posted on Mar, 18 2005 @ 07:22 PM
The Afghanistan operation was a no-brainer.
The Iraq thing is a lot more complicated.
I think Bush figured that the only way to stop the islamo-fascists, regardless of their shifting aliances, was to democratize most of the Near- and
Mid-East. I also think he figured that with a reasonabley democratized and westernized Iraq on one side and Turkey on the other, both Syria and Iran
would change drastically as their people saw what they'd be missing.
That and forcing the Israelis to give up some of the land, in Bush's mind, would probably bring a lot of stability.
And it was and is a good idea. Bush said, of course, that he wasn't into "nation building" when, of course, he was; and he said he was looking for
WMD when, of course, there weren't any; and he talked about an alliance between Saddam and al Qaeda when, of course, there was no such thing.
I think most people realized that there was no al-Qaeda - Saddam linkage and that Bush WAS nation-building, but they realized that he had to say that
in order to get enough folks -- domestically and internationally -- on his side.
But most people, like me, bought into his WMD theory. For all I know, he did, too, but we'll never know.
But the question is now -- can he pull it off? The recent Iraqi elections certainly gave him a boost, and he can point to Libya quieting down,
Saudi and Egypt (reluctantly) offering some mini-democratic reforms, and the Prague Spring in Lebanon. Of course, things can change, but the cards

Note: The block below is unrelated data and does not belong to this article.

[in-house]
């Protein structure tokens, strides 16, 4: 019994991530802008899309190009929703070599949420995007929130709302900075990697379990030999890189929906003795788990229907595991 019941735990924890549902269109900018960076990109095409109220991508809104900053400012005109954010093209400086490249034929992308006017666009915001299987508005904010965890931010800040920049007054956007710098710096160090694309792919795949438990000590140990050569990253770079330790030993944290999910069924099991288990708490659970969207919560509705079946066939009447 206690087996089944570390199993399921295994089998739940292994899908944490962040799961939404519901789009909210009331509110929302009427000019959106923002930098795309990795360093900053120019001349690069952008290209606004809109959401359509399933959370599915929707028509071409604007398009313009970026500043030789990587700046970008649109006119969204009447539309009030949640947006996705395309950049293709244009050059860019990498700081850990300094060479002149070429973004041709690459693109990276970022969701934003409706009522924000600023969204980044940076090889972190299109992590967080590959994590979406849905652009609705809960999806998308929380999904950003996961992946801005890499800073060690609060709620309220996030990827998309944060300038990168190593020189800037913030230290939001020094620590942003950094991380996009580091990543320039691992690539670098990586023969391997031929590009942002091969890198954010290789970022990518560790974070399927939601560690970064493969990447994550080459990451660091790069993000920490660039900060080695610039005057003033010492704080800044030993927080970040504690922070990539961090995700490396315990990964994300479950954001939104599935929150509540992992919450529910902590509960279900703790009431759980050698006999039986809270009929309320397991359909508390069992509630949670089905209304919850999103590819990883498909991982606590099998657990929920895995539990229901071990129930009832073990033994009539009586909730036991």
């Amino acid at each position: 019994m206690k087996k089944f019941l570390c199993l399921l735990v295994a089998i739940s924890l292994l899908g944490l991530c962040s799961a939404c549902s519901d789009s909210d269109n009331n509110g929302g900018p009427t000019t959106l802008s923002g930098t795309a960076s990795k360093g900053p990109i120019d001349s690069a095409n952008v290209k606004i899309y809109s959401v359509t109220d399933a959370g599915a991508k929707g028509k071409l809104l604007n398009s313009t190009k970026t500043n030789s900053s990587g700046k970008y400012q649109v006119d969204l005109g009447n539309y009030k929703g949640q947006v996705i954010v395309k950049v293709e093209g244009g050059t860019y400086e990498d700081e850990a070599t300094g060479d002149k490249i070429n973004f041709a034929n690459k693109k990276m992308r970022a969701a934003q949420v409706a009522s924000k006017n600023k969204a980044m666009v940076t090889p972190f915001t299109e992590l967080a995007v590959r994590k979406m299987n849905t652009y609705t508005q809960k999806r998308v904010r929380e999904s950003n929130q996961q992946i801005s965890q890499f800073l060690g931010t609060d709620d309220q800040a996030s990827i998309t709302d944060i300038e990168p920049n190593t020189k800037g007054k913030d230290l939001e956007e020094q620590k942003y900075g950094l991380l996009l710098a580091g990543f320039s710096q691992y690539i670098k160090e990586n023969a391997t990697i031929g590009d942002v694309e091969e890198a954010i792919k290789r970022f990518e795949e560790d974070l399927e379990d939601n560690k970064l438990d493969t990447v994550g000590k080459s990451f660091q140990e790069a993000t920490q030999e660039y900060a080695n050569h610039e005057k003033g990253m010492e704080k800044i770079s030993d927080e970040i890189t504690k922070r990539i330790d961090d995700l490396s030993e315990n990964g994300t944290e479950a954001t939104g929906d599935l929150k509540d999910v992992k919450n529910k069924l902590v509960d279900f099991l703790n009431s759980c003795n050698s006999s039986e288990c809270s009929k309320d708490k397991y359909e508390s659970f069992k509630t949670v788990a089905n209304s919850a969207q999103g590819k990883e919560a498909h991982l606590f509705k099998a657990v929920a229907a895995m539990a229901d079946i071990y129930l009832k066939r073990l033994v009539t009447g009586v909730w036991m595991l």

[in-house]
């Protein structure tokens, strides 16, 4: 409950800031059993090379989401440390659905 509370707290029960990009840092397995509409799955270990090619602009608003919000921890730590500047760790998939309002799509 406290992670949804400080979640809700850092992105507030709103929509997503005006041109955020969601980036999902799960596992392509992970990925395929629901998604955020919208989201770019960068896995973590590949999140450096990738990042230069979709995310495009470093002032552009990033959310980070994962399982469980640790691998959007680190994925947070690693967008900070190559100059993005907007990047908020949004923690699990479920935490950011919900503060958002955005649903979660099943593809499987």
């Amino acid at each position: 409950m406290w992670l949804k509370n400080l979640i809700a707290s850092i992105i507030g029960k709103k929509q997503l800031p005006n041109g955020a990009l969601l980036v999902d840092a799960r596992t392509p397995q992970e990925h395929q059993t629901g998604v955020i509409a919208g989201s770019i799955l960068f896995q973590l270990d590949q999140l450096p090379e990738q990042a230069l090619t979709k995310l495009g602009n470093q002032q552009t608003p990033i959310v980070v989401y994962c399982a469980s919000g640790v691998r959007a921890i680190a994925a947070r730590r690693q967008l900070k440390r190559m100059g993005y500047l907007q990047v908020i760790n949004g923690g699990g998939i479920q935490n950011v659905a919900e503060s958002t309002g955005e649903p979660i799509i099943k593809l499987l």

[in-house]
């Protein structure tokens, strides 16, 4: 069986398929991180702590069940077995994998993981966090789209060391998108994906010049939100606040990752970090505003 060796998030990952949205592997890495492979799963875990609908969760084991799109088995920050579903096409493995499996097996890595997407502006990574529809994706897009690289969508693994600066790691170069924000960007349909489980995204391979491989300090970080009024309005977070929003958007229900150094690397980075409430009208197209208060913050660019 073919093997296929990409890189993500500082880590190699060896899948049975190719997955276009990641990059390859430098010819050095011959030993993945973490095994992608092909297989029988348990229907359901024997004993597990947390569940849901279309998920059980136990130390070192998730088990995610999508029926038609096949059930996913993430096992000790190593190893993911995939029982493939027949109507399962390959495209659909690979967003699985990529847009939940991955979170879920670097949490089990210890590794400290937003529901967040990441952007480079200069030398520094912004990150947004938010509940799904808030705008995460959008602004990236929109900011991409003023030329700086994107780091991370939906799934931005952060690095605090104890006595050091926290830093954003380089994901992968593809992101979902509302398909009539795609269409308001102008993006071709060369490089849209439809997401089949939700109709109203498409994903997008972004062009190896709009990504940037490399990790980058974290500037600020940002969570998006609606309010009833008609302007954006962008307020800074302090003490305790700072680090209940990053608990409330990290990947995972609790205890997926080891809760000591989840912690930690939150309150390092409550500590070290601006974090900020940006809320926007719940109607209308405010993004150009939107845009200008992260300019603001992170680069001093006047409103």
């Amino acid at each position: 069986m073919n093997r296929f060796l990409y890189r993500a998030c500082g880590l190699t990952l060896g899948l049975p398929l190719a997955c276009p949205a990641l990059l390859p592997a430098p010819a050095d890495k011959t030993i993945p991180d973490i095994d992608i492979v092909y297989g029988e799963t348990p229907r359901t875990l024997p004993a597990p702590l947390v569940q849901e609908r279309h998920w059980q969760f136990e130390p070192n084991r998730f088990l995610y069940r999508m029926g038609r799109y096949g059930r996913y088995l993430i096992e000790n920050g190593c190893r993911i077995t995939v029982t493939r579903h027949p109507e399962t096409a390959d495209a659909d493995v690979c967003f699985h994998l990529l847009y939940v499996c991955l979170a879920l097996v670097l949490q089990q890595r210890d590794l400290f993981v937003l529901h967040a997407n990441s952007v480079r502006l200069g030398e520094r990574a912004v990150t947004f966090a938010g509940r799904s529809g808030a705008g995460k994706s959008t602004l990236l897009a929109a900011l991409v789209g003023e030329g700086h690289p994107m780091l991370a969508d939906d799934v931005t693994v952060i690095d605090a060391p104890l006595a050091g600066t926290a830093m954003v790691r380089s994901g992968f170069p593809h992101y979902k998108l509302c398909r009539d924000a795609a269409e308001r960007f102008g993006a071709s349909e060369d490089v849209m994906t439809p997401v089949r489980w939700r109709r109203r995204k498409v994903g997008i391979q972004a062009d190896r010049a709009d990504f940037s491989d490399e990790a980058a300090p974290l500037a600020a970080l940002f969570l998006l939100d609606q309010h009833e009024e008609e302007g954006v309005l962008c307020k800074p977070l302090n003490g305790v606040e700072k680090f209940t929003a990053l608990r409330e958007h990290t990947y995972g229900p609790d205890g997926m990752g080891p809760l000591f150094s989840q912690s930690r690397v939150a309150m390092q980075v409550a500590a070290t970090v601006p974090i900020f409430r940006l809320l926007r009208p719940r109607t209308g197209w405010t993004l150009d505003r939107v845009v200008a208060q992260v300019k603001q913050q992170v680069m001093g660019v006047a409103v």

actually seem to be going his way for once.
If things keep going the way they have been for the last month or so (and no one knows if they will) then there is a fair-to-middling chance that much
of the Mideast will quet down, with
o A more-or-less permanent peace between the Israelis and the Palestinians;
o A unified and Syria-less Lebanon;
o The Sunnis gradually being pulled back to the mainstream in Iraq;
o Increasingly urgent pressure by the University students on the Iranian Mullahs;
o Dr. Assad going back into the ophthalmologist business, if he survives a Syrian coup;
o Egypt and Saudi getting more democratic and gradually -- in the case of the Saudis -- dismantling their Wahhabi network.
If all this stuff, or even most of it, happens (and it's looking "guardedly optimistic"), then the whole war in Iraq will have been worth it, and
the credit will go to the new "architect of Mideast freedom" (the spinmeisters will have a field day with this), and we could quite possibly see in
three years (if we can get oil down below $40 a barrel) the second PhD, the first woman, and the first African-American in history as President of the
On the other hand, the whole thing cold go to hell in a handbasket, too.